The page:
My computer died on me the other week, a friend's fiance' was able to save some of the most important files but once it gave up that information it went tits up. So I have just been able to get back to posting.

 The chickens are now laying more regularly and I seems to have a range in colour and sizes.

The small, spotted, dark brown eggs are from the Welsumer, the medium light brown eggs are from the Buff Orpingtons and the pink eggs are from the Americaunas.

They are quite lovely, actually. The other evening I looked out the window and mentioned to boyfriend that one of the birds seemed missing. He went out to check their coop and yelled back that he couldn't find her.

I joined him outside and we checked the whole yard. The boyfriend thought she may have been eaten, but I said there wasn't any blood or feathers and that I didn't think anything took her. I looked under the porch and in the neighbors yard and finally I was out in the alley, when the boyfriend started laughing, he had found her hiding in the crotch of a cedar tree!

With fourteen eggs!  One was a bit larger and it contained double yolks, I love when that happens!

I had been wondering why there weren't more eggs and it seems that the chickens were smarter than me when it comes to hide and seek. But they couldn't outsmart the boyfriend.

A batch of eggs goes to my coffee pusher in trade for coffee. Another goes to the neighbor as bribery. Some definitely go into my belly and some more will be turned into pickled eggs by the boyfriend.

And now that I have a fixed computer I can tell you ALL about it! Aren't you excited?!

Wednesday, August 24, 2011

Zombie Apocalypse!

LEGO Zombie LOOSE Custom Mini Figure RANDOM Zombie 100's of Possiblities!
I am a news junkie. I am a slightly paranoid, apocalyptic minded, survivalist news junkie.

I should not be allowed to read news stories.

In the last week alone, I have read about three earthquakes, a hurricane and a 350 acre wildfire. Although, I do not believe that the world is coming to an end, it causes my imagination to run rampant and I start considering what survival in a "Mad Max" world would need. I just realized that my caching arsenal needs beer making skills...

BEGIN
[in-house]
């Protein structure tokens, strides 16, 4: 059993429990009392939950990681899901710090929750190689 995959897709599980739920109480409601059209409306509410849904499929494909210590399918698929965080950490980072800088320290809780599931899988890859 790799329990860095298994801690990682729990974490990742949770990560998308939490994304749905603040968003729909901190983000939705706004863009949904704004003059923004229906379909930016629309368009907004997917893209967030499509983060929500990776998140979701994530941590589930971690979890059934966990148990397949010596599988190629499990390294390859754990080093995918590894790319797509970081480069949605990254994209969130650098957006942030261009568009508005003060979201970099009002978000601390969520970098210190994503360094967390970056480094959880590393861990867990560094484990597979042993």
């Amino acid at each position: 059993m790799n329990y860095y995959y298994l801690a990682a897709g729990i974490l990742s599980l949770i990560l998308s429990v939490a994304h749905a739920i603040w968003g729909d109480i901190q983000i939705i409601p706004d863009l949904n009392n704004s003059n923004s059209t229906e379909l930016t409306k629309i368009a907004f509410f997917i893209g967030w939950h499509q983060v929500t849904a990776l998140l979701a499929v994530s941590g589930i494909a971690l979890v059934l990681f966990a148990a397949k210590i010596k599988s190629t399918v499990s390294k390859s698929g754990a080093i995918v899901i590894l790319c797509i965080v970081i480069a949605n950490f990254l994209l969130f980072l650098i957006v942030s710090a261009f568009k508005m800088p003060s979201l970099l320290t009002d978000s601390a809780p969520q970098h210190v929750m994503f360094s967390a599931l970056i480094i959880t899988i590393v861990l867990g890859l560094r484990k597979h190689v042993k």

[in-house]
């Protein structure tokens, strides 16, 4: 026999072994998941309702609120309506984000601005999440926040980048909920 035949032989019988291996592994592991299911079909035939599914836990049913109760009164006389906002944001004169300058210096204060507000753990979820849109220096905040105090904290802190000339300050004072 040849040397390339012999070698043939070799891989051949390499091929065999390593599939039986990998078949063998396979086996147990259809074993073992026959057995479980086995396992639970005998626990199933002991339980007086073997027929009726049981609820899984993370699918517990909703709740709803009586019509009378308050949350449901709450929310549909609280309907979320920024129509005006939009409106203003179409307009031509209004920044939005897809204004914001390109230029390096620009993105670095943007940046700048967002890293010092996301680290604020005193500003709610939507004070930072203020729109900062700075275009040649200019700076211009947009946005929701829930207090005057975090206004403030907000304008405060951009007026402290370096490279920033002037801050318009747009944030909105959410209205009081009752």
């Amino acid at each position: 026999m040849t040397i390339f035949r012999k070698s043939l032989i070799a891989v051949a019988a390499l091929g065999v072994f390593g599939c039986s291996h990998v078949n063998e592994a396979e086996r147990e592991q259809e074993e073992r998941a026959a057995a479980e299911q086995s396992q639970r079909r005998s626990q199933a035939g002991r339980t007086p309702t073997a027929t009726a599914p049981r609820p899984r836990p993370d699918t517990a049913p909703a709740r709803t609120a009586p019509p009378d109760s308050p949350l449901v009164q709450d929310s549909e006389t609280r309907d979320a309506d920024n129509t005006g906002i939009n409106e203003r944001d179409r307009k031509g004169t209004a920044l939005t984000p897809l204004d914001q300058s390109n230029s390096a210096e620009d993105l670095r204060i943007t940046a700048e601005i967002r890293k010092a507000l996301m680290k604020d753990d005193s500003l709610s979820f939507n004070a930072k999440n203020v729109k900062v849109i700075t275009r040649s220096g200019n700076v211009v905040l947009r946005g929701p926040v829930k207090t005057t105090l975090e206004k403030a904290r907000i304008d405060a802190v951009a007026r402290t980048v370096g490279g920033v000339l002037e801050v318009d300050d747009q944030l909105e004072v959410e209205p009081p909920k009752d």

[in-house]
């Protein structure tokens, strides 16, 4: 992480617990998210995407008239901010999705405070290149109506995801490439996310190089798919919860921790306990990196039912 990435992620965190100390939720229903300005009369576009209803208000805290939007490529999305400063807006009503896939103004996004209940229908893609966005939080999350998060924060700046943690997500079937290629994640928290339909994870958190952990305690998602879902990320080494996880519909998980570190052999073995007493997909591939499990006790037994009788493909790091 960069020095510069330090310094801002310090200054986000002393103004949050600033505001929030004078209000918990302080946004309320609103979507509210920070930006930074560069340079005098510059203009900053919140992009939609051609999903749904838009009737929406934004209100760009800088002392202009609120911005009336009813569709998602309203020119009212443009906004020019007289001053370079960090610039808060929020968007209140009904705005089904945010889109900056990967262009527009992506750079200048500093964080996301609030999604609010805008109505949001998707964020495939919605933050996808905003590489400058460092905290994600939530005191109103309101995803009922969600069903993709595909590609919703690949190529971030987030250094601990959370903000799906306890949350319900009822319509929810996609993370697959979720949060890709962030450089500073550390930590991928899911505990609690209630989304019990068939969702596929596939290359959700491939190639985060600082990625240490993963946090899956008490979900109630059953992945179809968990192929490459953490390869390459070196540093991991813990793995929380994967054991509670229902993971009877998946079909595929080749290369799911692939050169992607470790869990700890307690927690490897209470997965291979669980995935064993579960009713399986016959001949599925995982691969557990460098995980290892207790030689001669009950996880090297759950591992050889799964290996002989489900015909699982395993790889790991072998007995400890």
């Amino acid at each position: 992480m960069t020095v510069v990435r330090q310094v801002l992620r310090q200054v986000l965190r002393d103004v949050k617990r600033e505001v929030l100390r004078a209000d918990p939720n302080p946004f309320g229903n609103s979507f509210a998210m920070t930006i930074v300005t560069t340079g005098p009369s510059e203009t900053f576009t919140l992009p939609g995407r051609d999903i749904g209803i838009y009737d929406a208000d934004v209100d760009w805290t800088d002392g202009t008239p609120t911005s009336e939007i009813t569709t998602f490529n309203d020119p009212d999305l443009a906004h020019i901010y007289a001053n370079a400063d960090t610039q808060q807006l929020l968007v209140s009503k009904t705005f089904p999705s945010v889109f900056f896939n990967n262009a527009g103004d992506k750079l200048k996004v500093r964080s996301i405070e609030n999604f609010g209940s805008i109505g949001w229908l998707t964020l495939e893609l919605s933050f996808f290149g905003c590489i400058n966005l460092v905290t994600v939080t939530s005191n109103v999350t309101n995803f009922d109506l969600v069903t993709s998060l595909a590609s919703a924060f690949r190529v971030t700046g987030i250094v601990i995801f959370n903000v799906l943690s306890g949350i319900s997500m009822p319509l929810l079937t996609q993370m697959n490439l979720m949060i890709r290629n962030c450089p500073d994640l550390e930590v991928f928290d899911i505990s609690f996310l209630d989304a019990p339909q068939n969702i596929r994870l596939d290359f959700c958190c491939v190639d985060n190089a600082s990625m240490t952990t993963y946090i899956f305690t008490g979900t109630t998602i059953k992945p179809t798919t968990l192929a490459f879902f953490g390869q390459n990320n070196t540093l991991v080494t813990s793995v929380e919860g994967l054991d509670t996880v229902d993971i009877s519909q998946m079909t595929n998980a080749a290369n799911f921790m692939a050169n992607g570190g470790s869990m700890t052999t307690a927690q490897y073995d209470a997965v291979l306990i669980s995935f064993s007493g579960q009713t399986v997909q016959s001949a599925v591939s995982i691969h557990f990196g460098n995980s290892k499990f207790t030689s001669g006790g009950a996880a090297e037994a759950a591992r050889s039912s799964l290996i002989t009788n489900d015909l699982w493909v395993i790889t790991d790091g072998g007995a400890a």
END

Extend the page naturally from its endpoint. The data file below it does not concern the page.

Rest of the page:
When I start reading news stories that make it sound as though the world is collapsing, I start reading up on smoking sausage, raising meat rabbits and testing what plants grow best in my garden in the Pacific Northwest. I like being prepared, what can I say? I tend to over prepare. When I invite friends over for a potluck, I still provide more dishes than necessary just in case.

Like I said, I do not believe that there will be a zombie apocalypse. I do not believe that the world is coming to an end. I just like having knowledge that may not be as common as it once was and when the shit goes down, man, I'm prepared!

Maybe I read Laura Ingalls Wilder a little too much as a child. Or watched Little House on the Prairie one too many times(Didja know Jason Bateman was on that show as one of the many adopted Ingalls?)

Do I glorify farm life? Well... maybe a little. I know it is hard work. I know it is long hours with little income. I know that it is what I actually want to do. Do I want to do it during a zombie attack? Not so much. But at least I would have a shovel in my hand most of the time to beat and decapitate the living dead that might tread through my vegetable garden eyeing my cauliflower looking for a human brain.

The CDC has a zombie apocalypse preparedness list which covers the basics of what you would need at initial outbreak but what would you need for sustained long-term survival in a zombified world? Or even if the climate just changes enough that food shortages were to occur in larger areas?

If you are a meat eater, being able to slaughter, butcher and dress your own meat might be a good skill to have if you would like to continue eating meat. Being able to grow and preserve your vegetables by canning is a good skill. Raising your own chickens and rabbits and goats would be good for dairy, eggs and meat. Food foraging and identification skills are good.

Here are a few places that you could start to learn all these skill. Because when the zombies come you want to be prepared!

There are many classes/courses to be found on basic skill that were common 50-100 years ago and that have been lost because of conveniences of the modern age. But what if those conveniences were not feasible now?

If you are interested in broadening your self-sufficiency horizons, you should be able to find information in the areas you are located or online or even start at your local library.

It is always good to rely on yourself. Especially when the brain eating undead are after you.

Sunday, August 21, 2011

Yes! We Can! Blueberry Jam!

Blueberry Jam

 Eight Cups Fresh Ripe Blueberries

 Eight Cups Sugar

 Juice of One Lemon

 Put eight cups of blueberries in large pot with lemon juice and bring to a slow boil. Using a potato masher, squish the blueberries.
 Add the eight cups of sugar, slowly incorporating it all in until it has dissolved completely.

 Boil mixture until thickened. Took about an hour for it to become the consistency that I wanted it to be.